The South gained the interest of both of these countries when they showed very strong performances in early battles such as those at Bull Run and Fredericksburg. Britain was also in full support for the South because of the generous amount of cotton used for industry in Britain. Unfortunately the North kept listing the possible dangers to the European colonies. The North did everything in their power to keep Great Britain and France out of the war and did it effectively. The diplomacy of the Union ultimately led to their victory and keeping the United States as one.
This was how essential foreign policy was with other countries in the Civil War.Minorities in the WarBy Stewart TankersleyMany people viewed us, the South (Confederacy) as all white and racist. While that was the majority, there were actually many African-Americans too. The primary reason for slaves in the war was to tend to their master. They stayed in the camps to supply their needs. Some of them also replaced their masters in the line of duty. Historians believe this was the case because the slave owners feared they might be wounded or killed. There were also many reports of black regiments in the South with slaves mainly from South Carolina and Tennessee.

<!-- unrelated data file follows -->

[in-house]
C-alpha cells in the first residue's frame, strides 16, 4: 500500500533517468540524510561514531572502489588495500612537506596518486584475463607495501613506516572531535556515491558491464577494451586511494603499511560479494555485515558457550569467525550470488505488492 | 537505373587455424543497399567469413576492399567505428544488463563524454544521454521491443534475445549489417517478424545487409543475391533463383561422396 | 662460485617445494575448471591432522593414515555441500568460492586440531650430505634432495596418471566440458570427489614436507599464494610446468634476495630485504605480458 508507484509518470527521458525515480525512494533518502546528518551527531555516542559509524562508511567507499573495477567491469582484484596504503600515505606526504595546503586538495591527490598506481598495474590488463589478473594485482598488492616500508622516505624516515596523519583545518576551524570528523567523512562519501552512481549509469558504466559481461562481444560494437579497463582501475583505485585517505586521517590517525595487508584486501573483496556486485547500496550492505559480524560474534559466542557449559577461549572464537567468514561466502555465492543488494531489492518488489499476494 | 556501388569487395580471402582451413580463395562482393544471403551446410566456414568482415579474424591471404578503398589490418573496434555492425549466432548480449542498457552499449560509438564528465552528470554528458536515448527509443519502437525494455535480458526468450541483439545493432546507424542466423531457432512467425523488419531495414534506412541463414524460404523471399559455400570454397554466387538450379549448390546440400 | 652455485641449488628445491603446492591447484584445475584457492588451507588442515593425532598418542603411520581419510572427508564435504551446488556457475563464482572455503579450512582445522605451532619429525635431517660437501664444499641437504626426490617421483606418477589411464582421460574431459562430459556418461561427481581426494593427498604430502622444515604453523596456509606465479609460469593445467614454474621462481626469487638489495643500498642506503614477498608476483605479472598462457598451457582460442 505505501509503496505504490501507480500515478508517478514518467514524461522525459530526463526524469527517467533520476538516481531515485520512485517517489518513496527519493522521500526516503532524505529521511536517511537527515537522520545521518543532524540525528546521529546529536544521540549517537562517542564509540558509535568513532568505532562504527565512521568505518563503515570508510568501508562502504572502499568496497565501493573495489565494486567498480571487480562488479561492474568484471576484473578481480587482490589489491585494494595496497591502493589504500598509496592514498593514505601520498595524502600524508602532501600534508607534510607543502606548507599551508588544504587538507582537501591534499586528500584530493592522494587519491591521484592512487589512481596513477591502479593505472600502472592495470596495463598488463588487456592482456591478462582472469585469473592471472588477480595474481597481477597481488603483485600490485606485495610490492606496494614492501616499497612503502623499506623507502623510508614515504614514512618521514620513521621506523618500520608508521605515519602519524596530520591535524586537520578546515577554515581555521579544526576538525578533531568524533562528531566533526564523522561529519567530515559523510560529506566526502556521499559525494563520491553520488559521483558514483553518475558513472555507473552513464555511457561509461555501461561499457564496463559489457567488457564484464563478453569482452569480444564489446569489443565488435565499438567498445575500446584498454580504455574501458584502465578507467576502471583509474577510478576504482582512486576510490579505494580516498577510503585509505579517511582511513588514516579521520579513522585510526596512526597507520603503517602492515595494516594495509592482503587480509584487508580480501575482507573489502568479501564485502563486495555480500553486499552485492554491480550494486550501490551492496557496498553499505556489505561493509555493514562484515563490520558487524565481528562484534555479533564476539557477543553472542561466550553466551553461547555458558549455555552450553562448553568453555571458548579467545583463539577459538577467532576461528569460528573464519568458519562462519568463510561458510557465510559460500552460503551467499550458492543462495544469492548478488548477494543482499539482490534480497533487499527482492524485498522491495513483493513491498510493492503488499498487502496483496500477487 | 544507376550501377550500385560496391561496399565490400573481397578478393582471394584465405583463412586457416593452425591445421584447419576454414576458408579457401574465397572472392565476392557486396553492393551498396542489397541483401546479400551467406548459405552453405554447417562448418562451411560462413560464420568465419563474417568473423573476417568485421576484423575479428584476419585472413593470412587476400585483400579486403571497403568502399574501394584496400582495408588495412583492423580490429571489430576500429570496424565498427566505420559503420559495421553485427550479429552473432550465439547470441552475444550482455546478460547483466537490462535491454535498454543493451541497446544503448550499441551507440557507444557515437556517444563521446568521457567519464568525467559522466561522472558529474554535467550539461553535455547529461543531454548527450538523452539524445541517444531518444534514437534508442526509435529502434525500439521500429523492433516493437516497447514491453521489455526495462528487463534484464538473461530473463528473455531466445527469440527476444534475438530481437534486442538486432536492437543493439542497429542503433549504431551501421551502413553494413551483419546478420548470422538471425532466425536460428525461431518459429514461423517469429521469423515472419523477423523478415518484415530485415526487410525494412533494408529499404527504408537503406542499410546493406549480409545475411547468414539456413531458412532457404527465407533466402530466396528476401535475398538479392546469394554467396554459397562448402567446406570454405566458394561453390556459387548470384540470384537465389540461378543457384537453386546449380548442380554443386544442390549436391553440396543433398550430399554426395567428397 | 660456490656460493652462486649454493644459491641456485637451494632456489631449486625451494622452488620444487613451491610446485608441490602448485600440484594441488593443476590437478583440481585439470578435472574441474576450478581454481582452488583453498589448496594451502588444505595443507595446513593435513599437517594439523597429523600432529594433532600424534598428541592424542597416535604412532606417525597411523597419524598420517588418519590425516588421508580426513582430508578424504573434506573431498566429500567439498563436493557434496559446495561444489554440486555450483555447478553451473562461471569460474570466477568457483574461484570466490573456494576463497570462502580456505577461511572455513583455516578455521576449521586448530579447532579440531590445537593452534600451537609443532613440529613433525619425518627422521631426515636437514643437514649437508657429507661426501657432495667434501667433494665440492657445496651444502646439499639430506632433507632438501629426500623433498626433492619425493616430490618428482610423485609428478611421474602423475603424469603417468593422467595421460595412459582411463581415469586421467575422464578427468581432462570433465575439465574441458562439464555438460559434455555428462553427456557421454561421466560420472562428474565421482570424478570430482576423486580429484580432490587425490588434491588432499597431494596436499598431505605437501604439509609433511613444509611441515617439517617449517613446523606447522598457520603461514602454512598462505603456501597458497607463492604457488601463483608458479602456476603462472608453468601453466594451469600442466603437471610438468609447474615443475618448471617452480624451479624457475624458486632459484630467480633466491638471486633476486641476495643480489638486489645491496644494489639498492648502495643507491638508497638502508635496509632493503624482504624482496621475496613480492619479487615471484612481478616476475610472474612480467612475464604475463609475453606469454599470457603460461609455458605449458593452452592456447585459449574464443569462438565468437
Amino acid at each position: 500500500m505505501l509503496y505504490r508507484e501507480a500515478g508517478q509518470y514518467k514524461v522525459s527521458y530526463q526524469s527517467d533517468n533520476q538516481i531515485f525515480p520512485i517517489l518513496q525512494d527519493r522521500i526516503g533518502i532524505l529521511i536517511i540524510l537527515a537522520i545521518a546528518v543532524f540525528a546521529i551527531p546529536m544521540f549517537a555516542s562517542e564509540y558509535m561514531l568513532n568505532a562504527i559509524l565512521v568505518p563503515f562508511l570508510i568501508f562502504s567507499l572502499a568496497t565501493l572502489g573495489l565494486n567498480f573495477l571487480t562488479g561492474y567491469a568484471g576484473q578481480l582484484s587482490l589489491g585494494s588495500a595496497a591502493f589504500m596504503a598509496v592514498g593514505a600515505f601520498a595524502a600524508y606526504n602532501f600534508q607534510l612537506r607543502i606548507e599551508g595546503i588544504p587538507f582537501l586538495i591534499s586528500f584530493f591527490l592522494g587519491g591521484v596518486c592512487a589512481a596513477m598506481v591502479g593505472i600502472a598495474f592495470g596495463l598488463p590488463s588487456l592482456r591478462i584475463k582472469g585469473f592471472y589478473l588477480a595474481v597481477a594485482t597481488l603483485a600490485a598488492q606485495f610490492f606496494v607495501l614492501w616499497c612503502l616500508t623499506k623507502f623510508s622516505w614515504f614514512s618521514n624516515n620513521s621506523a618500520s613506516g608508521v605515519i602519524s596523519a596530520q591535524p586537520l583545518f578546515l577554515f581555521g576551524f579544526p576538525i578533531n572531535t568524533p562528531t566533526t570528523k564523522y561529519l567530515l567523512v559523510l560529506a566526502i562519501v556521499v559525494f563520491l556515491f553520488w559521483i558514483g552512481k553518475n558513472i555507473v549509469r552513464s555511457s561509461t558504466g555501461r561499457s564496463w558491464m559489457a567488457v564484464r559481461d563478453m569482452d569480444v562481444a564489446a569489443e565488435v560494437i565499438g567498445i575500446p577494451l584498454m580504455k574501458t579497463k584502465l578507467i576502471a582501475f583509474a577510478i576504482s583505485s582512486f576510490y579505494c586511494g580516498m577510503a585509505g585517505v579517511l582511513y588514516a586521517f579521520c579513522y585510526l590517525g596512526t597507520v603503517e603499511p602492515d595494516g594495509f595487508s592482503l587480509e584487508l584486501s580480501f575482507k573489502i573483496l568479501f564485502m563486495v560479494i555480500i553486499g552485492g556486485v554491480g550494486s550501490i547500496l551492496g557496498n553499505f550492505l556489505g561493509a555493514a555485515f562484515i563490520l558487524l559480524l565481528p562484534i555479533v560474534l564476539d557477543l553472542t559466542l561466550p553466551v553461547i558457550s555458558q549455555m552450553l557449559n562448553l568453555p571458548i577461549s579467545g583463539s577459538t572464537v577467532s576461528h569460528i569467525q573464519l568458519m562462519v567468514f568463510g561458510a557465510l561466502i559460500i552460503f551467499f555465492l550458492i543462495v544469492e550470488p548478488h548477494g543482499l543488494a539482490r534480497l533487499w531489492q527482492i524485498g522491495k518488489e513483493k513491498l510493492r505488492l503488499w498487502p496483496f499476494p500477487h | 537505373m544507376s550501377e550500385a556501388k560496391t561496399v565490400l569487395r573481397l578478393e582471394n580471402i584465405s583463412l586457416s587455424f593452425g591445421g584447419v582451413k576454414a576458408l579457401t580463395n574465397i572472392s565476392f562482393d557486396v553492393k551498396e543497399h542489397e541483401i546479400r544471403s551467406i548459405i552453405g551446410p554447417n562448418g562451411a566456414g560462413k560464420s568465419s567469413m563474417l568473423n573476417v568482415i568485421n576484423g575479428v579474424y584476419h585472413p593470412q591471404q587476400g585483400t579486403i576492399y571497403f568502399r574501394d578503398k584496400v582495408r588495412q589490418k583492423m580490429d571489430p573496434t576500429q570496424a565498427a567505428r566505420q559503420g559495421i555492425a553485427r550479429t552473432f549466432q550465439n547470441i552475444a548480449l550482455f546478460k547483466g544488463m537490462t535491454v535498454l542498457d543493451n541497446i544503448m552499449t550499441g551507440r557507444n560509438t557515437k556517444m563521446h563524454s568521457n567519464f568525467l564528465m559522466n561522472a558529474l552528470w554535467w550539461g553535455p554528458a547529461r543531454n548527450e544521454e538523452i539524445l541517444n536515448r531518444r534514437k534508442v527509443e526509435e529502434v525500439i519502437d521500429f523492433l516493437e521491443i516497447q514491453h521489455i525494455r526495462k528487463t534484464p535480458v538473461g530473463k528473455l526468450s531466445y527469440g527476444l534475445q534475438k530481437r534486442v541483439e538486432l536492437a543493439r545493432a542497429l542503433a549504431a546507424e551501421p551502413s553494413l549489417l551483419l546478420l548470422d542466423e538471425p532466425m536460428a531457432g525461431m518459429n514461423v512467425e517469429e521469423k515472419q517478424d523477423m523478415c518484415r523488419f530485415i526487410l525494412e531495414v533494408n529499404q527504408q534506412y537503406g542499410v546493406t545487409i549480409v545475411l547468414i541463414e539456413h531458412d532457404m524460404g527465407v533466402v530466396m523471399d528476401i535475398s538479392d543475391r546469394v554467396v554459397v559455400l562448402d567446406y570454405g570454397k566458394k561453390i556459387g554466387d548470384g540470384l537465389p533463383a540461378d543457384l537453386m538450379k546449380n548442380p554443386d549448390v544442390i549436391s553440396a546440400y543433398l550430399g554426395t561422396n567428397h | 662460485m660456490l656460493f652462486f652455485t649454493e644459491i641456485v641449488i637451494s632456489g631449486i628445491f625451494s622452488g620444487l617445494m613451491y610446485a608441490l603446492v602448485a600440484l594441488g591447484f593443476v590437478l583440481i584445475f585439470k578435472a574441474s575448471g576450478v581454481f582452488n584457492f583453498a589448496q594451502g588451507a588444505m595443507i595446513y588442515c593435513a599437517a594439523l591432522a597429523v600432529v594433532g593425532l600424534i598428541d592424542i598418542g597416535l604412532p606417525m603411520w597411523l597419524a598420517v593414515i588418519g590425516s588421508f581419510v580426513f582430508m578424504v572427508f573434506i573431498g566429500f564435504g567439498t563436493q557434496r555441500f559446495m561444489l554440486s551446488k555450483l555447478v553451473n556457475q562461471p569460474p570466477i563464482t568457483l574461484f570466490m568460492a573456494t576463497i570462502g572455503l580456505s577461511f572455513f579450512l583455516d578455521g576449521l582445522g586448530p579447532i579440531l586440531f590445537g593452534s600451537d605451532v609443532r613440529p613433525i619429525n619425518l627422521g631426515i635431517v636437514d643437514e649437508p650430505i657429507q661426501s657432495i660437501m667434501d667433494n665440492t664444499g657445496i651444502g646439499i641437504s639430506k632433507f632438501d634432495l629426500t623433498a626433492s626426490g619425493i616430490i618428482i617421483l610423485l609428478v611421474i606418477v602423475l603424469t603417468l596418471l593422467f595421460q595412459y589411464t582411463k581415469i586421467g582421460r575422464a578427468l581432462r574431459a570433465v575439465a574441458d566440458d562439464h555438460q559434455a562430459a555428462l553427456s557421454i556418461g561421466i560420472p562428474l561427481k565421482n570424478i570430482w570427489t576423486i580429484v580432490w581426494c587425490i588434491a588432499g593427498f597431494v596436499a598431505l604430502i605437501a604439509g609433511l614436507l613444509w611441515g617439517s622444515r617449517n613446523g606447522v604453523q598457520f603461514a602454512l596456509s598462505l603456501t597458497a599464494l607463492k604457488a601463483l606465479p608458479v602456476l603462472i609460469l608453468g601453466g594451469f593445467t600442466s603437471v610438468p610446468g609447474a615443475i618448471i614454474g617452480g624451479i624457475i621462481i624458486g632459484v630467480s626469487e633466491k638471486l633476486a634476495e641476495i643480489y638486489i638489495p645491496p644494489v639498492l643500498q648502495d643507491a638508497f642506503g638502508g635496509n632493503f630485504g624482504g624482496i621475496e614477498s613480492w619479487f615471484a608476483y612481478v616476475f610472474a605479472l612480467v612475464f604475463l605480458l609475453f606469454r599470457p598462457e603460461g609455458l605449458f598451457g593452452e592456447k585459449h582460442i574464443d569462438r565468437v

In 1865, Congress passed a law saying that black slaves would be free if they enrolled in the Confederate army. The Union also used African Americans for their benefit as well. They were put as railroad guards and were used to cook for the soldiers. They also were used to spy on the Confederacy. After Abraham Lincoln signed the Emancipation Proclamation, the Bureau of Colored Troops was put in place so that blacks could enlist in the army.
This is how many African Americans helped contribute in the Civil War.Causes of the Civil War – Part 1By Stewart TankersleyAlthough there were many causes of the Civil War, the most prevalent cause was slavery. People in the North believed that slavery was inherently evil and inhumane, but the South disagreed, believing that slaves were property and leaving all possible work on the plantations, up to them.
This then led to the great Abolitionists Movement as many people started to view slavery as evil thanks to people such as Frederick Douglass, Harriet Tubman, and Harriet Beecher Stowe. The next cause of the war was the new expansion throughout the U.S. This caused new states to have to choose between the Union and Confederacy, which only caused for hate and strive between the two. Another conflict was Bleeding Kansas.
This pretty much was the spark of the war in which physical fighting is concerned. The spark was fueled by the Kansas-Nebraska Act in 1854, which allowed people living in Kansas to vote on being a free or slave state. This caused many scuffles where people were killed, giving the name Bleeding Kansas. Although the conflict, Kansas did become a free state in 1861. We hope you enjoyed part one of the causes of the war section.The Election of 1860By:Stewart TankersleyThe Election of 1860 was a presidential election between Abraham Lincoln, John Breckinridge, John Bell, and Stephen A.